In a rickety warehouse in Long Island City, reached only by a footbridge that crosses underneath the Long Island Expressway, some 80,000 Yiddish books are stacked on shelves in a large, sunlight-filled room that overlooks the Pulaski Bridge, Midtown Manhattan to the west, and Downtown Brooklyn in the distance.
This is the CYCO Yiddish Book Center, whose roots date back to 1938, when it began as a space in Manhattan to give Yiddish writers and readers a safe haven just as antisemitism was rising in Europe and the future of the language was being altered forever.
Throughout its more than eight decades of operation, the Central Yiddish Cultural Organization was — and still is — a place for ideas, for collaboration and for celebration of all things Yiddish.
It is not a bookstore, said Hy Wolfe, the stalwart Brooklyn-born Yiddish actor who runs the organization, but a book center, where New York can celebrate Yiddish culture, authors and artists. CYCO also operated as a publishing house for many years, with nearly 300 titles bearing its imprint.
But all that history seemed in peril last fall, when the Atran Foundation, which has been funding CYCO through grants since 1956, decided to cut off its stipend. Dianne Fischer, who had been the president of the foundation for 23 years, retired, and the current board decided that CYCO was not reaching enough people, nor making enough money (only $3,000 to $5,000 a year in book sales, according to Wolfe) to continue funding it in perpetuity.
Wolfe was able to secure more funding from the Azrieli Foundation, which has been the other major supporter of CYCO, but he knew that time was running out. He needed to raise $30,000 to cover the year’s rent and upkeep.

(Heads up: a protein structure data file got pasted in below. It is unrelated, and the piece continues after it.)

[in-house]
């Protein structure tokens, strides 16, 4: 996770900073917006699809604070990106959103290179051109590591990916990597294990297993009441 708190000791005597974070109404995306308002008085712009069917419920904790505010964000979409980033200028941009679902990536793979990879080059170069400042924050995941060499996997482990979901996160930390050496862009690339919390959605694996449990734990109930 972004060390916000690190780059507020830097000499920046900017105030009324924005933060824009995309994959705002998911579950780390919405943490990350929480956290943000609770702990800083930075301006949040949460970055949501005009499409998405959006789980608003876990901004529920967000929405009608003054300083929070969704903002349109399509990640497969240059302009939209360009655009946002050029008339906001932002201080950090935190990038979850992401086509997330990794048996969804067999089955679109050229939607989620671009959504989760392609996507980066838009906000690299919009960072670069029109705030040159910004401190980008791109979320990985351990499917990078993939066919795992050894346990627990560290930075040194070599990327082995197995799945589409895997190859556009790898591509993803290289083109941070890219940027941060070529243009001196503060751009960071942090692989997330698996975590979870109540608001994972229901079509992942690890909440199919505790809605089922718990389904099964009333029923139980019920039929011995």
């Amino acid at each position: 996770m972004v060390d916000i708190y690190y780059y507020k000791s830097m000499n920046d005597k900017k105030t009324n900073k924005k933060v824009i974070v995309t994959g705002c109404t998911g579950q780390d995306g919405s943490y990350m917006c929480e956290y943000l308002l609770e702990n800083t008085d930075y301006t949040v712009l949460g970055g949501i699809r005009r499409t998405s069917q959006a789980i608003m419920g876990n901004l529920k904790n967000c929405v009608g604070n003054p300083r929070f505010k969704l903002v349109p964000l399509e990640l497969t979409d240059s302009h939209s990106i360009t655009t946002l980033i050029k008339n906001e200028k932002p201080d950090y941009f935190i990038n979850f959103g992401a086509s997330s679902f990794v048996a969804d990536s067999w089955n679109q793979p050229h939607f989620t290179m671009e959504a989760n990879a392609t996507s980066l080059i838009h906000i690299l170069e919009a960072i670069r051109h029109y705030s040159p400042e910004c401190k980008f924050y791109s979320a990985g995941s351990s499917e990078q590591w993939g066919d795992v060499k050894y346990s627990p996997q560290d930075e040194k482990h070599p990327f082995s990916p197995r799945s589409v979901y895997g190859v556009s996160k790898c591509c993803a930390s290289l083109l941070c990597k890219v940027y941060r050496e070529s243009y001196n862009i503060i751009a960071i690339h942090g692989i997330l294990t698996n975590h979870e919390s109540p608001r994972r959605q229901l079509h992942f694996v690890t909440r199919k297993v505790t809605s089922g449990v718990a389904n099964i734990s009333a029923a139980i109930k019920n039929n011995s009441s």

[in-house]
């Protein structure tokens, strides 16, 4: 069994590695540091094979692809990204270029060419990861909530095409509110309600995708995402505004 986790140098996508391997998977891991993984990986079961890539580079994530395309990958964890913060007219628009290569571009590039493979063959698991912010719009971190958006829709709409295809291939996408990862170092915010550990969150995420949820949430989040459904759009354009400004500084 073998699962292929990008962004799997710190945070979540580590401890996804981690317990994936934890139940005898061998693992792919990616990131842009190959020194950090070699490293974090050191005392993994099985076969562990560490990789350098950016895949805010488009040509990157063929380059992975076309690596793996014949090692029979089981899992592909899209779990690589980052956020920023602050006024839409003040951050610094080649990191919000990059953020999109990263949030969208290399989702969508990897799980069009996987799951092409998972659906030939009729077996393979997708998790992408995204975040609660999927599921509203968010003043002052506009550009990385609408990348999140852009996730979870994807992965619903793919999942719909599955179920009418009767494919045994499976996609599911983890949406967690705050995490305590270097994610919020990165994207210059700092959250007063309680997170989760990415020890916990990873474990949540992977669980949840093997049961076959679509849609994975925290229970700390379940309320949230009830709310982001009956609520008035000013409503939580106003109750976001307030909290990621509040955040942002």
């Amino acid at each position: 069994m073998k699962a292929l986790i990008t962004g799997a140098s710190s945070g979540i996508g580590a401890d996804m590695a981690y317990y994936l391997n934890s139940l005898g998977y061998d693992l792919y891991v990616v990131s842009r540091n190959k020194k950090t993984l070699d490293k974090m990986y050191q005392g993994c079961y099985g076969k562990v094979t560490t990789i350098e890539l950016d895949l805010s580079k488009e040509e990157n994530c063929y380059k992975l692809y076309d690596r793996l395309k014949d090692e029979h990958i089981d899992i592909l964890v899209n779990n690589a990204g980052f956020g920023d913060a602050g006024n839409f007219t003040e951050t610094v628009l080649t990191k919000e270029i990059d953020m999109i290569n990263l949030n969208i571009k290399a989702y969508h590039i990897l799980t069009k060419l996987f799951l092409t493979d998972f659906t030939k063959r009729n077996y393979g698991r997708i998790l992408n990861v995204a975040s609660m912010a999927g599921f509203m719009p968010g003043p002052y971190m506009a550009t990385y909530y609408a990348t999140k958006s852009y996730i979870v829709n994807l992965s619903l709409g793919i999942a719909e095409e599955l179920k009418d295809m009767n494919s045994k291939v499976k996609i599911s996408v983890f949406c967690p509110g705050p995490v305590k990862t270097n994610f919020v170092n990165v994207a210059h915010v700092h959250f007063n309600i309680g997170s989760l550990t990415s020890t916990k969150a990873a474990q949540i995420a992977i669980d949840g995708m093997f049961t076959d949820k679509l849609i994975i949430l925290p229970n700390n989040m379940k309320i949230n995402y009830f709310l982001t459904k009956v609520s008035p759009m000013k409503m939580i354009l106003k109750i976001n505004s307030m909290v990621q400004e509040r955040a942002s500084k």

“I am not a good businessman. It’s just the truth. I will never ask somebody for money,” Wolfe said. “Plenty of students come in that don’t have money. I say to them, ‘When you make it and you have a job, you need to remember your commitment to us and send us a donation.’ That’s who I am on a handshake.”
The son of Holocaust survivors, Wolfe grew up surrounded by Yiddish, and has watched the language fade as the children and grandchildren of secular Yiddish-speakers turned to English. Today Yiddish is a first language – a growing one, at that – only among Hasidic and haredi Orthodox Jews in various New York neighborhoods.
“Little Yiddish organizations have come and gone by the hundreds, if not more,” Wolfe told the New York Jewish Week. “The only ones that still exist today are the ones where they have stubborn old Jews like me.”
In addition to his acting career and sitting on the boards of other Yiddish organizations, like the Sholem Aleichem Cultural Center in the Bronx, Wolfe also worked for decades as a bartender in jazz clubs, another New York institution he’s seen slowly disappear. For his work at CYCO, which he has been doing since the late ’90s, he doesn’t take a salary. He organizes events at the center, tries to catalog books and, most of all, offers tea and good conversation to any Yiddish book lovers who make an appointment to stop by.
“We are open to everyone. We have respect for everyone,” Wolfe said. “There’s been a great draw of queer, transgender and non-binary people. Before that, there was a great draw of people who were disenchanted with religion. Before that, that was a great draw of those disenchanted with politics.”